• Take an economy-sized container of antibacterial wipes. When you arrive to your stateroom, use them to sanitize all surfaces in the bathroom, TV remote, credenza, and door handles.
  • If you choose to utilize exercise equipment while onboard, read the warning signs/disclaimers carefully. Let someone know you are going to work out and ask them to check on you if you don’t return by a certain time. Be sure to exercise sensibly and not overdo it. Take frequent breaks and stay well-hydrated. Remember, working out at sea is not like doing so in your basement or local gym. For example, even in relatively calm seas you may need to hang onto the treadmill to avoid falling.
  • Avoid eating leftovers or re-cycled food. I am sure most food is handled and stored in a safe manner, but why take chances? Remember hot foods should be prepared, stored, and served hot and cold foods should be prepared, stored, and served cold. Although we can’t observe all three processes, as guests we can certainly check the temperature of soups, salads, entrees, and cold desserts just prior to eating. If for example, a soup is lukewarm, take a pass. Such a tepid temperature is the prefect breeding ground for many types of bacteria. Remember, when in doubt, don’t eat it.
  • Pack sunblock with a minimum 30 SPF. Common sense? If so, then why did I still notice so many passengers walking around with 2nd degree sunburn by day two, especially noting the many ladies wearing beautiful strapless cocktail dress with the unmistakable outline of bathing suit standing in stark contrast to red, sunburned skin. If you forget to pack sun block, look around and chances are large, utilitarian pump containers may be scattered around. Although not obvious, I noticed communal containers of SPF 30 inside the poolside bathrooms and close to the gangway for use during shore excursions. If necessary, you may have to pay highly inflated prices in either the ship’s gift shop or a store on shore. Despite the added expense, avoiding painful sunburn is worth it.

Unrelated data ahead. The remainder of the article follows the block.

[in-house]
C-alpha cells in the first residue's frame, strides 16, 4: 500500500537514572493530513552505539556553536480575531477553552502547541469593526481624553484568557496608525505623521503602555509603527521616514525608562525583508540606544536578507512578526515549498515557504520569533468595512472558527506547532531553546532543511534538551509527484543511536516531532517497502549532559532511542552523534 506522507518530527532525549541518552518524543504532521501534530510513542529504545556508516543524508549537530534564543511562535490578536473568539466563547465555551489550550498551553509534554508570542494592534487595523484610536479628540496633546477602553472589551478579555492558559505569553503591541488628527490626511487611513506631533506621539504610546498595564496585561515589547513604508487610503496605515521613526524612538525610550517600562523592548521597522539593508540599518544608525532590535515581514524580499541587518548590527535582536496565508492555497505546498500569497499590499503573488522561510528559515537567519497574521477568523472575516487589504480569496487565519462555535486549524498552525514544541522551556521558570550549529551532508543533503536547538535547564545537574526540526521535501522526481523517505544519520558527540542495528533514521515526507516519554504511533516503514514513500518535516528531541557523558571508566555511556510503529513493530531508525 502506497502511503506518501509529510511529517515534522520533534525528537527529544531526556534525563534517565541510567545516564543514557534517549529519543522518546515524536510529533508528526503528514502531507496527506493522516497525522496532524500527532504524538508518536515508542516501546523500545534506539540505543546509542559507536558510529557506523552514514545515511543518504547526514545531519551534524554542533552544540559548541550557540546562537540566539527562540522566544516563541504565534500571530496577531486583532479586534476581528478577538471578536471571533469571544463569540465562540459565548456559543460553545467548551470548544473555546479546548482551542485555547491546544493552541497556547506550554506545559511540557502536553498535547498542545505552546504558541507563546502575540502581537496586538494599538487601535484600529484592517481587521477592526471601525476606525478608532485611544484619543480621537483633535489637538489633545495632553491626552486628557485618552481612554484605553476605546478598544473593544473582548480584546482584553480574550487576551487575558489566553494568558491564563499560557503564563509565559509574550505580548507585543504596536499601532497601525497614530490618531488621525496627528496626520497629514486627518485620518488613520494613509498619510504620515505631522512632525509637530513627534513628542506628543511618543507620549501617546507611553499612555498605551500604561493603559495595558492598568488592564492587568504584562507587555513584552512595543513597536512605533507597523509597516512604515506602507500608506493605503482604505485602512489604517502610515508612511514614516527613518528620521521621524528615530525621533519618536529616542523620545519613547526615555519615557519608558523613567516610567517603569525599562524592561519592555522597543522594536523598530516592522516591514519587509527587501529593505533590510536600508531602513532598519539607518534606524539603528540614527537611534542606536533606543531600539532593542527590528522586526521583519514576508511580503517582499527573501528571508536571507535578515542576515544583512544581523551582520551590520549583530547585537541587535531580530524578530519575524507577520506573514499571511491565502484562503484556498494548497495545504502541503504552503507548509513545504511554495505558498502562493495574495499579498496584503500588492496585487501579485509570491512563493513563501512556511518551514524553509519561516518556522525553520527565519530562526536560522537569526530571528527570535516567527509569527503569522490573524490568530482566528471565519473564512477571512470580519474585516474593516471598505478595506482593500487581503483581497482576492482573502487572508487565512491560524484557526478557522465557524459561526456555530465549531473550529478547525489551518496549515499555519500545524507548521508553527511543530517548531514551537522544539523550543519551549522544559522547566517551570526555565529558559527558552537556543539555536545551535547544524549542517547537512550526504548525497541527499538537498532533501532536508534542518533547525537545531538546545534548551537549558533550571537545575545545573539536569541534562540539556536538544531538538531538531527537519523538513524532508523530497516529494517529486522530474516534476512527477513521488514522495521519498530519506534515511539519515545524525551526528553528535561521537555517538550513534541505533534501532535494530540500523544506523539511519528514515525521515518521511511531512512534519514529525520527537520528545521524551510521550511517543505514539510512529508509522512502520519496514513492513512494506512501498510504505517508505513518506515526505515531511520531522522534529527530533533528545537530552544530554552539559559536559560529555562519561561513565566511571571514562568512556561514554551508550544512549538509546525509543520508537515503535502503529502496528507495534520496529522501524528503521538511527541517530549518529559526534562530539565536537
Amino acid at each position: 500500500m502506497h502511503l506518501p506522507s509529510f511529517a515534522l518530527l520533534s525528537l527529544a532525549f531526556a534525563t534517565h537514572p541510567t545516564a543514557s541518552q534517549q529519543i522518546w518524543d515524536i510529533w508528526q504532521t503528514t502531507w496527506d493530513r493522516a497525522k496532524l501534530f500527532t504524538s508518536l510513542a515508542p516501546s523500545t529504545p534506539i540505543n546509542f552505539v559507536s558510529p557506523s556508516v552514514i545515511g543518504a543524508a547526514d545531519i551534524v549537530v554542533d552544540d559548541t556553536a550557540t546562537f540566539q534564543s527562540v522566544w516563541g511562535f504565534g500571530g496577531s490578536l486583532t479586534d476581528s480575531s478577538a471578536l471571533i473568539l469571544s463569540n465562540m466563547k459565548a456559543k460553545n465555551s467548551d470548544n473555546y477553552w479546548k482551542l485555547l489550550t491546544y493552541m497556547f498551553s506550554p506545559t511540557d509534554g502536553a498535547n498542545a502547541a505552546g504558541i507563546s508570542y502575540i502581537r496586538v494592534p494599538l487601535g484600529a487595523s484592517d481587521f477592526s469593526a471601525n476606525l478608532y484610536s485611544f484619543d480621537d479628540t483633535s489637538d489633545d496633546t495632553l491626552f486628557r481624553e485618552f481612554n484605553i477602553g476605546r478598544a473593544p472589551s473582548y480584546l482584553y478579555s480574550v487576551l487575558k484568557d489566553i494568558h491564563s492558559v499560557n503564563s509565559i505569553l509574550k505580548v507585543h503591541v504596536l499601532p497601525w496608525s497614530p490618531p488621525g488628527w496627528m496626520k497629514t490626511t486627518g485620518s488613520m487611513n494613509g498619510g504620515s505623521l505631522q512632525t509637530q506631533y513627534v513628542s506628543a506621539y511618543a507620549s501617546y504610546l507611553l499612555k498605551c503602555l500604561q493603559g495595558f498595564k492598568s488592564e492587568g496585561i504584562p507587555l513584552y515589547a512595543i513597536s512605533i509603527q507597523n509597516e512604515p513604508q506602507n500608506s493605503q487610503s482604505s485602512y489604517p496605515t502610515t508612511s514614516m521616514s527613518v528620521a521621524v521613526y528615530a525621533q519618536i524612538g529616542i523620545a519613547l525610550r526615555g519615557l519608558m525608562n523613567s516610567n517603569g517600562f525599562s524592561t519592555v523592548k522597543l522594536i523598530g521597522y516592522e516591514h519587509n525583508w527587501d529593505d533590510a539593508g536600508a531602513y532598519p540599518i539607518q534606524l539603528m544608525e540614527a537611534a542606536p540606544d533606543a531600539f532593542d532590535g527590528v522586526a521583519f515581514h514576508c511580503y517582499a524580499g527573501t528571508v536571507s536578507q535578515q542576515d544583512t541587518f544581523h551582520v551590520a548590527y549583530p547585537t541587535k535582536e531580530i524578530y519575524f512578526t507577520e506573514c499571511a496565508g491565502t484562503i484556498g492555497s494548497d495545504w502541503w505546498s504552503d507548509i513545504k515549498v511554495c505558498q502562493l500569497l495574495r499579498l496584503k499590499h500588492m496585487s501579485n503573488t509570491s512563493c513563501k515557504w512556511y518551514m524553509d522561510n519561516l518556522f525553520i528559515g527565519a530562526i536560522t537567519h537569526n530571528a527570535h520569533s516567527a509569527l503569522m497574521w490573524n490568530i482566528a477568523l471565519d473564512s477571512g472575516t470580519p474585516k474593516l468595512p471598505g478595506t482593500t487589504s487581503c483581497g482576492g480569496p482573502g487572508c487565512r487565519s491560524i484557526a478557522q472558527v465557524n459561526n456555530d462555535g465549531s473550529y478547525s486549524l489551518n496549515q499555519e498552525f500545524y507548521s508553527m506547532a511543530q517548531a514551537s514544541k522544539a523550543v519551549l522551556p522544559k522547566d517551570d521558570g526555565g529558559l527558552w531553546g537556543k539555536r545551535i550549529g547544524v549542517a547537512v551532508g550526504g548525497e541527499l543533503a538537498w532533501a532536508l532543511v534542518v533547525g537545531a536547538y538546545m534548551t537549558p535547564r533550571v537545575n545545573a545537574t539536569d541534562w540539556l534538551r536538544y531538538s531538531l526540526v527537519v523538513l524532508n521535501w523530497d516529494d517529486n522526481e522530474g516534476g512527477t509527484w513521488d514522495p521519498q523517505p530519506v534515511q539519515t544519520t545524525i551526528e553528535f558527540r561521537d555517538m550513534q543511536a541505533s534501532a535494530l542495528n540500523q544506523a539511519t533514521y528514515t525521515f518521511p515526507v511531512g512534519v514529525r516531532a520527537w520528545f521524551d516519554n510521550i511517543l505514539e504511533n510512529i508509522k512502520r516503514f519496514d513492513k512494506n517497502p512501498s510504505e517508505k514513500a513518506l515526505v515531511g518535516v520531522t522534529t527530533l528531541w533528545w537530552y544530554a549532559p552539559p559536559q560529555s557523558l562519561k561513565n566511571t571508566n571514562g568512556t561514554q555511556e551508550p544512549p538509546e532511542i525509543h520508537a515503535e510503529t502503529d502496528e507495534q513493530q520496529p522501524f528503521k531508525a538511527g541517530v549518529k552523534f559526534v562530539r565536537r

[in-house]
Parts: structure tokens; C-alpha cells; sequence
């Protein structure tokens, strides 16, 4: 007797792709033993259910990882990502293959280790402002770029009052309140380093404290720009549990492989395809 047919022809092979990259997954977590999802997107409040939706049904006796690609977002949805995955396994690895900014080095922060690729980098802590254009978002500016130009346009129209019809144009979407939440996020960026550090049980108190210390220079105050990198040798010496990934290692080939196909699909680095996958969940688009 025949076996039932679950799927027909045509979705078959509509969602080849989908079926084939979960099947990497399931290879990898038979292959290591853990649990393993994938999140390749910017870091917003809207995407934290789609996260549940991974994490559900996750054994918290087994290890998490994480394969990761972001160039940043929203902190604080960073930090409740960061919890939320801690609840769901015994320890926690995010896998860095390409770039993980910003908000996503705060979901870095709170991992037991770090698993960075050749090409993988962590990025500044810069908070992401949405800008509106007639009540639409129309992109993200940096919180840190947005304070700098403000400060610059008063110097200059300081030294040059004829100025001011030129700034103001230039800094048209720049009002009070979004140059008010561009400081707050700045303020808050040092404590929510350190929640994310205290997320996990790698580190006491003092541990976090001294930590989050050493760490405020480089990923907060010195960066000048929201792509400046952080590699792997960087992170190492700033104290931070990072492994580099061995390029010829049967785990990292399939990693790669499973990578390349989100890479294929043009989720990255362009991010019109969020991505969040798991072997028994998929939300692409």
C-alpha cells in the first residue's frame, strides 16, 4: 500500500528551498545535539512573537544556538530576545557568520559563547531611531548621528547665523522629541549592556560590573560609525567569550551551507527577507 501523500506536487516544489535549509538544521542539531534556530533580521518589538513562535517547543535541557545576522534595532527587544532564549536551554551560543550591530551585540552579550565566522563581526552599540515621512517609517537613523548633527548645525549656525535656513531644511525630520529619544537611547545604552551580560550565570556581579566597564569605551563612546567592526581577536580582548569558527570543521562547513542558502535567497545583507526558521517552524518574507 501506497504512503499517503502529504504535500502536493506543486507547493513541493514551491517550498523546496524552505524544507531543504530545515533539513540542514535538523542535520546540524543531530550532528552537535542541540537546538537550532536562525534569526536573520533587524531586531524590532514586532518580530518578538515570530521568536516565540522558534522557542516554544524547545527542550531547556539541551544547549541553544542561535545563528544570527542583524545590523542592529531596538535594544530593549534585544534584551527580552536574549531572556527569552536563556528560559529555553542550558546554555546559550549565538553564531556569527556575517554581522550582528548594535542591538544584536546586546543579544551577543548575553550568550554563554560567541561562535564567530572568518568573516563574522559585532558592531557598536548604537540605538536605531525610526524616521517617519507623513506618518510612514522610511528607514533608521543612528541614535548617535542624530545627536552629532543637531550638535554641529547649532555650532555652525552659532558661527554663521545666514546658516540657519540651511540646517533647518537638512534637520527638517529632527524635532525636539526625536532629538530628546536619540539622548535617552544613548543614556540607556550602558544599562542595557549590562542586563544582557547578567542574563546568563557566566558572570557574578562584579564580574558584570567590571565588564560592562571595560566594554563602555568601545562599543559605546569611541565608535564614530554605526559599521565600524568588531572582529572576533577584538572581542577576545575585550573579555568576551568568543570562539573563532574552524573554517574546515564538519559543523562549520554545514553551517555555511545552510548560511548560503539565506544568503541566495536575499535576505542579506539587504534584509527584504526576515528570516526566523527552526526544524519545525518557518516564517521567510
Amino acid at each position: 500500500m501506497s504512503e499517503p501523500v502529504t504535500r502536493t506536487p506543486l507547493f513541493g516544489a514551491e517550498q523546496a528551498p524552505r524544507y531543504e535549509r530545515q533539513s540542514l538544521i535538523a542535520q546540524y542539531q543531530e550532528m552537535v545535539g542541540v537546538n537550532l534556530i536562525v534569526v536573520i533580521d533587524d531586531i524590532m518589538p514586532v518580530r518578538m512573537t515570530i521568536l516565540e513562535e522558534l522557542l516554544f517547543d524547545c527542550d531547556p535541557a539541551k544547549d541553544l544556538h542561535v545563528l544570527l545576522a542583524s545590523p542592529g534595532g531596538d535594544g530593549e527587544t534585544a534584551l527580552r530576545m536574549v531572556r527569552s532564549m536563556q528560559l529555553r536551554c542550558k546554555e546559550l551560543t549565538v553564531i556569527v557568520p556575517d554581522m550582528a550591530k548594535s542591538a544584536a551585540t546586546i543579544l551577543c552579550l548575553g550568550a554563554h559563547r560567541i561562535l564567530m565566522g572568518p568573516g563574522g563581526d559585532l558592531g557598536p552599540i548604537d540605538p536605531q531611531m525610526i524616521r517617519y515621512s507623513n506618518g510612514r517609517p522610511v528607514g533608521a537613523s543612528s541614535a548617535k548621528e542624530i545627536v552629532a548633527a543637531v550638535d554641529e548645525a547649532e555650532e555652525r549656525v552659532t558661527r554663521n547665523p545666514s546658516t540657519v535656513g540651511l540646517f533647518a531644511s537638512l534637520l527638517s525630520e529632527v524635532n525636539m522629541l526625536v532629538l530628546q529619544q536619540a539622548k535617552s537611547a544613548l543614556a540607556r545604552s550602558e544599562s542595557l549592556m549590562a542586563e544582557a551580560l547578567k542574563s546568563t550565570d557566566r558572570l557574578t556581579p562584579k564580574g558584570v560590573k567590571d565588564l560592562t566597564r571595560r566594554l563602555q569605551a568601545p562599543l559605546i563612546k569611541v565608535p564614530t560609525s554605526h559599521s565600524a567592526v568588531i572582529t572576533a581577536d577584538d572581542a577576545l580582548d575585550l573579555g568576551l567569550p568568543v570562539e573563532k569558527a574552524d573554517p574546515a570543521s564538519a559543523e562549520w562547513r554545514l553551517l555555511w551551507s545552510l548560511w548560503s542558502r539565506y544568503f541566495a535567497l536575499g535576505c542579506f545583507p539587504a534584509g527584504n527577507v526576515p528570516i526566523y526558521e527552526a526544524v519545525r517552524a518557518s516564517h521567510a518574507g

• Be sure to remain hydrated throughout the cruise, especially during shore excursions where the ship’s amenities are not readily available. Most cruise lines allow passengers to carry on a certain number of pre-filled water bottles. Once used, retain some of the bottles to refill with water, iced tea, or juice as a back-up.

Will I ever develop the ability of leaving my nursing identity behind on future vacations? I don’t think so. Nursing is what I do and a large part of who I am. I don’t know about you, but I just can’t help myself. I do intend, however, to arrive for my next dream vacation much more well-prepared and self-sufficient. Only then will I be able to nurse my vacation less and instead nurse my own need to engage in well-deserved self-care through rest and relaxation.

David Foley is an assistant professor of nursing at Cleveland State University in Cleveland, Ohio.

The views and opinions expressed by Perspectives contributors are those of the author and do not necessarily reflect the opinions or recommendations of the American Nurses Association, the Editorial Advisory Board members, or the Publisher, Editors and staff of American Nurse Journal. These are opinion pieces and are not peer reviewed.